Ed note:  We want to welcome our newest contributor to these pages.  Penelope is a Franco-American national living in Toronto.  She has a BA from Tufts University (go Jumbos!) and an MA in International Affairs from Sciences-Po.  Her interests lie primarily at the intersection of international affairs, economic development and foreign policy, with a particular focus on African issues and post-conflict reconstruction. She has worked for the Clinton Foundation and is co-founder of The Niapele Project, an NGO focused on improving the livelihoods of vulnerable children through grassroots initiatives in West Africa.  Without further ado…

A striking BBC news headline piqued my interest the other day: “UN says 227m people escaped slums in past decade”. I clicked through the potential “good news” story, hoping to brighten up my day with some statistics about the shrinking size of the global slum-dwelling population. However, the headline was misleading. While UN Habitat’s newest report, State of the World Cities 2010/11: Bridging the Urban Divide, notes that “a total 227 million people in the world have moved out of slum conditions since 2000”, its authors also quickly add that the total number of slum dwellers has actually increased by 55 million, “from 776.7 million in 2000 to some 827.6 million in 2010.”

What’s particularly interesting is that the UN is touting this number as an achievement of one of the Millennium Development Goals, MDG 7d: “Achieve significant improvement in lives of at least 100 million slum dwellers, by 2020”. Yes, the 227 million figure suggests that governments and organizations working on this issue have collectively surpassed the target. However, the fact that the slum population continues to grow – in spite of these advances – means that while progress has been made, a lot still needs to be done. It’s estimated that, “short of drastic action”, the global slum-dwelling population will continue to grow by six million a year, hitting 889 million in 2020.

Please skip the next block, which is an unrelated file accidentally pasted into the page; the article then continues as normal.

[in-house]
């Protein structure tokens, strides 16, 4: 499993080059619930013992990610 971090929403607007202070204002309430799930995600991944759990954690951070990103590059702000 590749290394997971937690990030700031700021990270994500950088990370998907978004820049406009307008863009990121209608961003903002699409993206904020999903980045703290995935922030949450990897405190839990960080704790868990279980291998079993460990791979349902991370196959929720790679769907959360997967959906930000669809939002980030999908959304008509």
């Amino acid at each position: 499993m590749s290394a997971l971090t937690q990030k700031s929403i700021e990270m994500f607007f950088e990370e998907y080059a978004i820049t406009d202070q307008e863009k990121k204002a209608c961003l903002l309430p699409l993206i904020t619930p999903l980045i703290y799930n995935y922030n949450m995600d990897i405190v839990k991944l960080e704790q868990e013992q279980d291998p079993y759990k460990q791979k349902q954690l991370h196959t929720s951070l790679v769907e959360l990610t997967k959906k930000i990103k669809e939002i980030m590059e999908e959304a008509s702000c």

Across the world, a number of initiatives are being developed to improve quality of life in slums and shanty towns. China and India’s efforts in reducing hardship in urban areas have been particularly critical: “Together”, the UN Habitat report notes, “they have lifted at least 125 million out of slum conditions between 1990 and 2010.” In addition to the initiatives undertaken by governments, private entrepreneurs are also seeking to reinvent slum life – if you can’t take the slum dweller out of the slum, or eliminate migration from rural areas, then you can redefine slum life and improve it.

That’s what a group called Urban Think Tank is working on. The group wanted to create a public transportation system in the barrios of Caracas that would serve the community without destroying thousands of homes to build roads – they also offer design services to the community for next to nothing, and are attempting to shift urban planners and politicians’ paradigm about slums and their potential. The public transportation they are currently building – Metro Cable – is a 2.1 km cable car system (integrated with the Metro System of Caracas) which employs gondolas holding 8 passengers each. Metro Cable’s capacity allows for the movement of 1,200 people an hour in each direction.

This is the type of visionary undertaking that will really address the issue of slums in the 21st century. Rural migration, population growth and the expansion of cities are inexorable trends that are – and will continue to be – very difficult to thwart. One way of looking at the issue is searching for possibilities to improve infrastructure, service delivery and availability in scalable, realistic ways. Urban Think Tank is among the first to seize the opportunity (and risk) of envisioning and implementing a vision for more humane, more livable slums.

Image: Flickr user rooshv caracas barrios

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